Torremolinos Tourist Information
Lookey Lookey Men
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This section isn't just about Lookey Lookey men, but also others that you will meet while you are sitting on a terrace or even while you are having a meal in a restaurant.
Lookey Lookey Men
The name comes from "Lookey, lookey here. Nice watches." but you are more likely to hear, "Good price".

Some people love them and others seem to hate them. Some are selling counterfeit goods and are probably not paying tax and possibly the profit is used to fund the mafia. Who knows? Either way, they are human so please don't just ignore them as so many tourists do and don't be rude (unless they are). Whether you buy is up to you.

What do they sell: trainers, watches, wooden animals, jewelry, electronic toys, blankets, socks & underpants, perfume, soft porn DVDs and last (probably there are more) but not least, roses. You can have as many as five or six rose sellers try you within an hour (and that can get annoying). I almost forgot the talking parrots.
Talking parrot

Feel free to haggle a bit. You can usually get a bit off, but don't be silly and suggest a quarter of the price. You might find it amusing but these guys have heard it all so many times....

Thinking about it, they are mostly men, though a few coloured women with babies in tow do sell jewelry.
These are not selling anything. They just want your euros (or cigarettes). For every beggar on the street, there are many more people in Spain who are also seriously struggling for money but aren't begging. For this reason I don't give to beggars.

Various groups collect food at or in supermarkets for distribution to those in need. I buy food to give to these because it is being spread more fairly to families that need it. For smaller groups, that I don't know, I usually buy baby food for them - I guess I'm just not very trusting.

Beggars come in various forms and a common one is a man with one adjustable crutch. These are adjusted to be too short as this makes it easier to fake a limp. Only one crutch is possible as the other hand is holding the plastic coffee cup for the money.

Another one is, usually a female, with a piece of a cardboard box with English words about having lots of kids and no job or money.

There are also a group that put a small trinket and a small card on your table. You can keep the trinket if you give some cash.

Some of these people are deaf (and probably a few pretend) but there are lots of deaf people who are not begging.

You might also find ones selling cigarette lighters and/or packets of paper tissues.

It's very common for complete strangers to ask for a cigarette. They are not beggars in the true sense but a ciggy costs 20 cents. Would you give them the cash. If not then don't give them a cigarette. The ciggies usually go into their pocket as they seem always to save them for Ron.

There are also beggars that do not move. They sit outside the doors of supermarkets. If they have an amputated limb, be sure that it will be on display and the prosthetic will be well hidden.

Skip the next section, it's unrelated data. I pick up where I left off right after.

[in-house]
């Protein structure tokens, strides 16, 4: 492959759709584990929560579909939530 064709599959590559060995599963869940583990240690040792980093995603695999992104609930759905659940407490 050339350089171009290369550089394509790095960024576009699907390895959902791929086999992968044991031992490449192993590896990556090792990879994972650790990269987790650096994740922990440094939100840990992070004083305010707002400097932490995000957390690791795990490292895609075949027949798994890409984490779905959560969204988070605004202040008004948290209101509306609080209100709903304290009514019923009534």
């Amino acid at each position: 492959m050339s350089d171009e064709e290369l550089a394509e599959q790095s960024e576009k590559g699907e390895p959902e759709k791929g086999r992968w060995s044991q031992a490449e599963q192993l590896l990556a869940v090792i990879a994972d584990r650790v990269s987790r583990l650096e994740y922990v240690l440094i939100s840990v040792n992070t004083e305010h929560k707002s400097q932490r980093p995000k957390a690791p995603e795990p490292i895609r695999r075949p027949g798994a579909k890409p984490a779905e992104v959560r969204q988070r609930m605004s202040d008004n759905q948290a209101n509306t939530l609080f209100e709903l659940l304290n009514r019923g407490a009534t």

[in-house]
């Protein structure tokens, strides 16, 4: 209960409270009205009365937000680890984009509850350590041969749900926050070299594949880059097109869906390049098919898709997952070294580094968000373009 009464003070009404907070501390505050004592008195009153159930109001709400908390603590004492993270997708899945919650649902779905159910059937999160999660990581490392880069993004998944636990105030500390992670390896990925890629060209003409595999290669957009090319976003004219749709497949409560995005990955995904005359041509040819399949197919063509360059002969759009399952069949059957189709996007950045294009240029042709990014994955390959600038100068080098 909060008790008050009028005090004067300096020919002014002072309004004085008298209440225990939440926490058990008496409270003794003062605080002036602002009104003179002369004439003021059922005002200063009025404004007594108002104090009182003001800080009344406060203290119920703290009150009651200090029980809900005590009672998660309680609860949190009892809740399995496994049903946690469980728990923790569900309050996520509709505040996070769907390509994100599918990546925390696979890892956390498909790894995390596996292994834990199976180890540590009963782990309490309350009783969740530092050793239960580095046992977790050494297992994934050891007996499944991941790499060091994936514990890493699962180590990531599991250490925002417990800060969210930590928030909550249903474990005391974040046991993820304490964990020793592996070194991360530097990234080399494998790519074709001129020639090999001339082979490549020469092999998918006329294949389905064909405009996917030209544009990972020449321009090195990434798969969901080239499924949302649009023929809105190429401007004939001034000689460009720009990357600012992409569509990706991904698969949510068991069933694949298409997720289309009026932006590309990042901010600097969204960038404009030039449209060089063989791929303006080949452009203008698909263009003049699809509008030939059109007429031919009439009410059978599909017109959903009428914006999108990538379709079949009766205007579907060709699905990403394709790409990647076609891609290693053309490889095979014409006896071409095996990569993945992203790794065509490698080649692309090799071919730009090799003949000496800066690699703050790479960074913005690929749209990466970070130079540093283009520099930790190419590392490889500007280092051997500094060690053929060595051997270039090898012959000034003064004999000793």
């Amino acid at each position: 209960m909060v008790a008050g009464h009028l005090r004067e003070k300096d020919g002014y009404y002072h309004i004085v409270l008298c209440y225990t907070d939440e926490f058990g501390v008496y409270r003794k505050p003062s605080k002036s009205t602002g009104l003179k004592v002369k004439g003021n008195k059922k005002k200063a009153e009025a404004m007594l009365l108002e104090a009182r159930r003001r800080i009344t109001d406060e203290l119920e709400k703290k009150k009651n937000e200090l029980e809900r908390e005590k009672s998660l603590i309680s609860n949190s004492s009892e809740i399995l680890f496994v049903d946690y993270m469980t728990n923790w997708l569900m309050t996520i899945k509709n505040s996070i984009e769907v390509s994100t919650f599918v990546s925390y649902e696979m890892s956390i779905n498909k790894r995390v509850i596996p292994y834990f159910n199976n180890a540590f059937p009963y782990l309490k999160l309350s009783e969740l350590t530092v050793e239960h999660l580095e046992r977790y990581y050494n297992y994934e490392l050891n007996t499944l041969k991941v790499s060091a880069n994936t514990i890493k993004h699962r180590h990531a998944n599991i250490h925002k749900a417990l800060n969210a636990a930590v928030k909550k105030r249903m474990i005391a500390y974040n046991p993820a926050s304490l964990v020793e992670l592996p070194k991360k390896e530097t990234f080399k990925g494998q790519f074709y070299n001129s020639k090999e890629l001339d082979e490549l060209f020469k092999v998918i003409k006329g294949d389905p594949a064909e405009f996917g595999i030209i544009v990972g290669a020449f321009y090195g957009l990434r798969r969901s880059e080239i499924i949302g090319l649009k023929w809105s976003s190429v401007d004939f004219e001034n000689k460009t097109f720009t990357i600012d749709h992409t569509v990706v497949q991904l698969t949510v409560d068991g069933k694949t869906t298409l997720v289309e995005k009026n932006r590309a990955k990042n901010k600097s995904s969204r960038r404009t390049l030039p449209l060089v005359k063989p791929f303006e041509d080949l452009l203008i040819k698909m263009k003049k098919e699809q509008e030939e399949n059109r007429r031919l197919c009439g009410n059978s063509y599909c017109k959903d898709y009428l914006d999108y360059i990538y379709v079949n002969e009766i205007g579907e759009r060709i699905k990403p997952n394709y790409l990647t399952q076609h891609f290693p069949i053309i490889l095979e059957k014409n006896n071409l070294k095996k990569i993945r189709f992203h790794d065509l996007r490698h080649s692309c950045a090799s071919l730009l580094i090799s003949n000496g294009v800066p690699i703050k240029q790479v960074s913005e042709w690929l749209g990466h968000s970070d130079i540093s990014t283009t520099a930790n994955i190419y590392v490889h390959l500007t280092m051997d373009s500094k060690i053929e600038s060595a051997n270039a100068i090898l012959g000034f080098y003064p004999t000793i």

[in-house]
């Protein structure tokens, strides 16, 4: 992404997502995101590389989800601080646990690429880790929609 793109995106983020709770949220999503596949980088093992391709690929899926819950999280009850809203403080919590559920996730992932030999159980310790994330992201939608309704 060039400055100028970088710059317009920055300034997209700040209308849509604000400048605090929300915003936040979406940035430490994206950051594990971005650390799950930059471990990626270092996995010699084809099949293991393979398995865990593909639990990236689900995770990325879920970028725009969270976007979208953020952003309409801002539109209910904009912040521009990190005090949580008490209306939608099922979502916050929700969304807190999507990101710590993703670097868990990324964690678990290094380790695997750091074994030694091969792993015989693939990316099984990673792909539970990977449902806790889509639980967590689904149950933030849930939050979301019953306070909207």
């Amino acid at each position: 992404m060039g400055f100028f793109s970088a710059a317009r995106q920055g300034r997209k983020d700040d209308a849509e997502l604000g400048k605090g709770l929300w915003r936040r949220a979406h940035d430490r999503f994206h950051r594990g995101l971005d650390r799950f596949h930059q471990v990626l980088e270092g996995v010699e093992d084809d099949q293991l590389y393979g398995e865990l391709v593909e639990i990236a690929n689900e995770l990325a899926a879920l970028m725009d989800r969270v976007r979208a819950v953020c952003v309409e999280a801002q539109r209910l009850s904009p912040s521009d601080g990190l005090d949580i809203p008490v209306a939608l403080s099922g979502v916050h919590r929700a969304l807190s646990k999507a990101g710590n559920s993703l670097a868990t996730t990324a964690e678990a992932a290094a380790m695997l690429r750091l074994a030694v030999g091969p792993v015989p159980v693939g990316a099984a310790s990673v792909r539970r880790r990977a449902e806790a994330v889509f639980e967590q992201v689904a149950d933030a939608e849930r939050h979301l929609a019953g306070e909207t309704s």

Take care as there are always thieves about. Don't have your wallet or mobile sticking out of your back pocket. Keep bags and handbags close to you - don't put them under the table in bars - put them on a chair or where you can see them. Take extra care in crowds in case pickpockets are about. None of this is special about Torremolinos but it is easy to become complacent after an hour in the sun and after a few vinos.
There are some good musicians and they are always worth encouraging with a few cents but there are also some that cannot play their guitar and really need to practise more. There are also the pee-takers that play three bars and then start coming round with the hat (or more usually the guitar upside down). If they entertain you then give them a few cents but if they don't entertain, well....
Lottery Sellers
These come in two types, official and other. You will spot them often with tickets fastened to their shirt and carrying a credit card machine. It is safe to buy from these people, though you may pay less in an official shop or at a kiosk.

You will also find people carrying just one or two tickets - always special lucky ones. Ask yourself, would you sell them if you knew they were lucky?
Charity Collectors
In the UK it's easy to tell whether a charity collector is official or not; they have ID badges and official sealed collecting tins.

Some are the same here, for example Cudeca (Cancer charity) and Crus Roja (Red Cross) but many others only have a sheet that has been laminated and includes a copy of their personal ID and other odds and sods. In some cases the collecting tins can be recognised as ones that can be bought in Chinese shops.

It is up to you, of course, but if there is any doubt about which bar the money will be spent in, I don't donate. Cudeca and Crus Roja are different and I will give them cash.

Recently we have seen the appearance of the American students trying to get people to sign up to pay a regular amount to international charities. These are also a nuisance in the UK.
There are more, of course, and I will add them as I remember them. Some come around selling packs of small cakes. No problem. If you want some, buy some. There are also ones selling plants. Buy if you like but probably not much use as a tourist.

In Málaga there are shoe shiners and in Benalmádena there are ones selling packets of sweets, car key rings and flashing plastic toys for kiddies but I haven't spotted them here.

Very occasionally there will be a fire eater, fire dancer or acrobat and they are usually worth a euro.

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Last updated 18th March 2020